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Identification of a Woman (Identificazione di una donna) [NON-USA FORMAT, PAL, Reg.0 Import - Great Britain]

Tomas Milian , Daniela Silverio , Michelangelo Antonioni    DVD
4.0 out of 5 stars  See all reviews (1 customer review)
Price: CDN$ 12.37
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4.0 out of 5 stars an Italian film about an Italian director July 4 2011
Identification of a Woman is an Italian film about an Italian director. I find the director, Niccolo (Tomas Milian), to be an interesting character as he is both artistic and intelligent, yet not a push over. The story begins when Niccolo gets a call from a mysterious man that wants to meet with him. When Niccolo sees him, he gives Niccolo a very vague threat about continuing to see a particular woman will result in some kind of trouble. Shortly later, Niccolo begins a passionate affair with a younger woman named Mavi (Daniela Silverio). Although Mavi says she doesn't know much about Niccolo, I would say she is even more mysterious. I also found it mysterious that he got a threat about not seeing her before he met her (and I watched it three times to confirm that this is the sequence of events). In the big scheme of things, this is a minor detail and shouldn't be worried about too much.

But the mysteries only grow in this film. Mavi disappears after some time of dealing with the stalkers spying on Niccolo and having to make their affair secretive. So as intense as their passions were for each other, the flames between Mavi and Niccolo seem to be extinguished abruptly, which isn't acceptable at all for Niccolo. He is driven to find out what happened and who was behind the threats. Niccolo then meets another woman named Ida (Christine Boisson) that not only helps him put some closure to the mystery, but also becomes his new girlfriend. Ida is quite different than Mavi and presents Niccolo with a situation in which he must decide if he wants to continue their relationship.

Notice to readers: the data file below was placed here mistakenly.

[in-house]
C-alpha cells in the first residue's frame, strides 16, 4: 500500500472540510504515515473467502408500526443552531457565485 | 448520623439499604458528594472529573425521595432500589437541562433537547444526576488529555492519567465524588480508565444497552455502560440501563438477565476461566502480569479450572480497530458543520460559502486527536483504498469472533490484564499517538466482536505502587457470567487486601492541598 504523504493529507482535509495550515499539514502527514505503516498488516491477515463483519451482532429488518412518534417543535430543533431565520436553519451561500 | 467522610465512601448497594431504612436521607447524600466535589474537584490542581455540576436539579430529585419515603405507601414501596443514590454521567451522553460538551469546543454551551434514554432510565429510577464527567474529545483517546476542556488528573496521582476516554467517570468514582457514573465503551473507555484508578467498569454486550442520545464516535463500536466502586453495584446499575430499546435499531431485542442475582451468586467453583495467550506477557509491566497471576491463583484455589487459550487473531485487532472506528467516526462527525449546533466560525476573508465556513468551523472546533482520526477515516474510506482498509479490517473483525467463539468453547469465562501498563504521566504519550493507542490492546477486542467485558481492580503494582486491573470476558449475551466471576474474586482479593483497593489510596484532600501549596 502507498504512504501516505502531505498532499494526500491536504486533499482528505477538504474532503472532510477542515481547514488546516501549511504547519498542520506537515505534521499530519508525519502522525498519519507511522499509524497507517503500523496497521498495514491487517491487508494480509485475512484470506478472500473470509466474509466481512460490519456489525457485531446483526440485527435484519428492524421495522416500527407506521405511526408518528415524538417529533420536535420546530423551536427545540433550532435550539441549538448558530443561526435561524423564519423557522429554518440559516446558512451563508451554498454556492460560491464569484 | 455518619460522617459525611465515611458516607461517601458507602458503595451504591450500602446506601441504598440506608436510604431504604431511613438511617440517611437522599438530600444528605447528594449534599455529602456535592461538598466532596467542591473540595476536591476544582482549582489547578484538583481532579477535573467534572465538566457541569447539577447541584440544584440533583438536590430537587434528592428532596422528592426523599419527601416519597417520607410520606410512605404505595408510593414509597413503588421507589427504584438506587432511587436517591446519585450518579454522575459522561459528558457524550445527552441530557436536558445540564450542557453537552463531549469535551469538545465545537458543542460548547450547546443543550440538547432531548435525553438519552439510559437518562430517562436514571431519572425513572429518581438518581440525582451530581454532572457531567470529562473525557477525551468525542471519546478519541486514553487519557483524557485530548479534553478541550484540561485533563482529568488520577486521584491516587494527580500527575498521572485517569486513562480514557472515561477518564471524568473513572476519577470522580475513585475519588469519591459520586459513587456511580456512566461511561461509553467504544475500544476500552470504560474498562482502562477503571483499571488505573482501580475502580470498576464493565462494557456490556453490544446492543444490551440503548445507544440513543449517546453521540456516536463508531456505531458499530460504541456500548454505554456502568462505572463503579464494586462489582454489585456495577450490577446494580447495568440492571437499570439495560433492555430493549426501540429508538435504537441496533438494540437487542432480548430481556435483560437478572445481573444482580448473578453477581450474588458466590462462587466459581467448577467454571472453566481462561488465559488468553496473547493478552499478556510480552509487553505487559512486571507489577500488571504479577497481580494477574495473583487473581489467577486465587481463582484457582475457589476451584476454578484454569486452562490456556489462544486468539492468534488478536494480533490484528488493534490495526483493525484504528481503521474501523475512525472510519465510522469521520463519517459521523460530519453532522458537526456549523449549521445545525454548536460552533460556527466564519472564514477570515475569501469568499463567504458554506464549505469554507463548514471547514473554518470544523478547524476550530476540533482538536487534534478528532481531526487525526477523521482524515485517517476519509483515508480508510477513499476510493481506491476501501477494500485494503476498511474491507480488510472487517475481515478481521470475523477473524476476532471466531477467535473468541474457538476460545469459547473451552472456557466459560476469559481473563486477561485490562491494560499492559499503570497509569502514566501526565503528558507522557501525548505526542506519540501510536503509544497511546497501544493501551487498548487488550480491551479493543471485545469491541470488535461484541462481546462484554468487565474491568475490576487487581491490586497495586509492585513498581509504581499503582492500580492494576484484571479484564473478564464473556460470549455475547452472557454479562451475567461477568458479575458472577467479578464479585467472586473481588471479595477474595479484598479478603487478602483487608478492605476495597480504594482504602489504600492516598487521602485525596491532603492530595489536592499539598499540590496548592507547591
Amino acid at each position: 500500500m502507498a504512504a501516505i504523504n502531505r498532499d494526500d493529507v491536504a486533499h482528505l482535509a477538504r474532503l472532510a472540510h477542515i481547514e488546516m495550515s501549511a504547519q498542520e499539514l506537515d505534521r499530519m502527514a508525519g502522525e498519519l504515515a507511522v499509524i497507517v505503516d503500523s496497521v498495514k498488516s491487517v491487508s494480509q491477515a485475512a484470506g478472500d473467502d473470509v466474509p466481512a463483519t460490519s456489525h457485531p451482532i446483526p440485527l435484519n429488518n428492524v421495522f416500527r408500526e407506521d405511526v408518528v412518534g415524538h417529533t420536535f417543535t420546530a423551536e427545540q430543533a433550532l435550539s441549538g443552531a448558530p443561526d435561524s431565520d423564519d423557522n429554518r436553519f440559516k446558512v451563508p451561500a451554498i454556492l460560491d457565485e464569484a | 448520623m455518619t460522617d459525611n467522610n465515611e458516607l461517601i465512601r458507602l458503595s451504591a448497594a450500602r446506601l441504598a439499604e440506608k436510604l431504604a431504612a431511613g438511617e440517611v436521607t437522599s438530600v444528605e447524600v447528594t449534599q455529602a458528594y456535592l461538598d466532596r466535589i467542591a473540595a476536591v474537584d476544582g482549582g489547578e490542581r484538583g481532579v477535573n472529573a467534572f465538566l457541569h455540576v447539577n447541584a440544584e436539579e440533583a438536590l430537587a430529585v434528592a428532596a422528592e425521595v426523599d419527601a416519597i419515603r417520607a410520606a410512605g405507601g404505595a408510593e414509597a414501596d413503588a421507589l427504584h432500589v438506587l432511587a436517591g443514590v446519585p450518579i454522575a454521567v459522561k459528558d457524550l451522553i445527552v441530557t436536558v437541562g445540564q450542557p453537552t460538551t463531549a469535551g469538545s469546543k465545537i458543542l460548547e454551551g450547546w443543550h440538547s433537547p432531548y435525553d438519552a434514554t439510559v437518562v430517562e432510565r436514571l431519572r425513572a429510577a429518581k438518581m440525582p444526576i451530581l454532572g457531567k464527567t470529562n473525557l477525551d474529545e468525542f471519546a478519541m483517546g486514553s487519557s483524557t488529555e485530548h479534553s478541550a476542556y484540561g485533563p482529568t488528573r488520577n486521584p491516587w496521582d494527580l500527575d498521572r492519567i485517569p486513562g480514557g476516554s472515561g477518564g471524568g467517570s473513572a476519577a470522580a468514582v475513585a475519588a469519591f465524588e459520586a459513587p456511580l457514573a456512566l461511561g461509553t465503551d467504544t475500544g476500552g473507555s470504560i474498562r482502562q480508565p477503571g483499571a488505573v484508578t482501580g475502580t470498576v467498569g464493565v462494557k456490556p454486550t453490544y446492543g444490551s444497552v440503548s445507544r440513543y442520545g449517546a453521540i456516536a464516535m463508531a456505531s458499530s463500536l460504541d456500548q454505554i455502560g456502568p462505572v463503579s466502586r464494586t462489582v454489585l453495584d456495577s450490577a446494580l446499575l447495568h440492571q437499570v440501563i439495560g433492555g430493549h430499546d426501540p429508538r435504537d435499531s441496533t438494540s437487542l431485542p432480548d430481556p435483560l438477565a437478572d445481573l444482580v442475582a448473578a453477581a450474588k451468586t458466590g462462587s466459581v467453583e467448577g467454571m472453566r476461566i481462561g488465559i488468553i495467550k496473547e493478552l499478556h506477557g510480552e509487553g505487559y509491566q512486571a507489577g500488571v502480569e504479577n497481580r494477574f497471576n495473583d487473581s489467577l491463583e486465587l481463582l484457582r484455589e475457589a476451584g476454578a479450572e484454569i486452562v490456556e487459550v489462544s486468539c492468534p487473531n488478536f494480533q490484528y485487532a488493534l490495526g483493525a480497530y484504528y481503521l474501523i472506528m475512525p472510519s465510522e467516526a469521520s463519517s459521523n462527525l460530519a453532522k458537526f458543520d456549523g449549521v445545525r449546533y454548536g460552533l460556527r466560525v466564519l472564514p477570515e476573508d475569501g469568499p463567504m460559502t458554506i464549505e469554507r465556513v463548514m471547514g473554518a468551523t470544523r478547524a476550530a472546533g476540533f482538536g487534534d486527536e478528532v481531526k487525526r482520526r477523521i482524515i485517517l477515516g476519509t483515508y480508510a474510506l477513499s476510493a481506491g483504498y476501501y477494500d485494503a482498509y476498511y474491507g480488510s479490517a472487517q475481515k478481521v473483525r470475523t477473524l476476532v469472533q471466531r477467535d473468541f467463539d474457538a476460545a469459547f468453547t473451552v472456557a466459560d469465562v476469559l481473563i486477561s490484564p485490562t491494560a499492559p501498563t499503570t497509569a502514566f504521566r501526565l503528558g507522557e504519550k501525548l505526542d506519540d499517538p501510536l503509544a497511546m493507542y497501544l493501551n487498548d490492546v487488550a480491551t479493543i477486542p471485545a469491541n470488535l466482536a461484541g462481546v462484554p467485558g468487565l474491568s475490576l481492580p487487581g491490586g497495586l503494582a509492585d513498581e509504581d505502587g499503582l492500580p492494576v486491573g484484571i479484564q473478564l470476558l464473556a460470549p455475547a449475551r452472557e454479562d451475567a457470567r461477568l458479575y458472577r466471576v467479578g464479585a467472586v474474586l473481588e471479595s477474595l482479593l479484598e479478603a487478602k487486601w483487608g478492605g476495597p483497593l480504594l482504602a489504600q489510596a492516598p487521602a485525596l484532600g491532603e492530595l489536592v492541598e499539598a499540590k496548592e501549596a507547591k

What is fascinating about the movie is that the story is basically normal, but it is also bizarre.
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Amazon.com: 3.7 out of 5 stars  13 reviews
17 of 19 people found the following review helpful
5.0 out of 5 stars An Antonioni Fan Nov. 1 2011
By Ron Fowler - Published on Amazon.com
Format:Blu-ray|Verified Purchase
Being an Antonioni fan I was excited to see this film available on Blu-Ray. The product did not disappoint. This is a mesmerizing study of familiar Antonioni themes (women, love & sex, the creative process, etc.). The film is beautiful, one of Antonioni's most beautifully filmed, of particular note is his use of windows, both looking out of them and reflecting from them. I love the film but would not recommend it for those unfamiliar with Antonioni's other great films. His films are typically enigmatic and often start slowly. In the beginning, for example, I was unsure of the casting and acting of Tomas Milian. Eventually, however, as the themes became clearer he seemed an excellent choice. Antonioni's genius for beautiful location filming is very much on display here as well with beautiful shots of Rome, the Italian countryside, and Venice. The accompanying essay and interview are excellent, but they are the only special features. I think the film deserves more.
12 of 13 people found the following review helpful
5.0 out of 5 stars Quintessential Antonioni - Late Masterpiece Oct. 29 2011
By Antony Sellers - Published on Amazon.com
Format:Blu-ray|Verified Purchase
A late period masterpiece from the great Italian auteur Michelangelo Antonioni, an exploration of of many of his favourite themes in the story of a separated film director, in search of a partner, a concept, love, the subject and star for a film maybe, ideas that beautifully dissipate and reform rather than crystallise in concrete conclusions... A marvellous meditation on man & woman in the modern world, matched by a superb transfer by the Criterion Collection...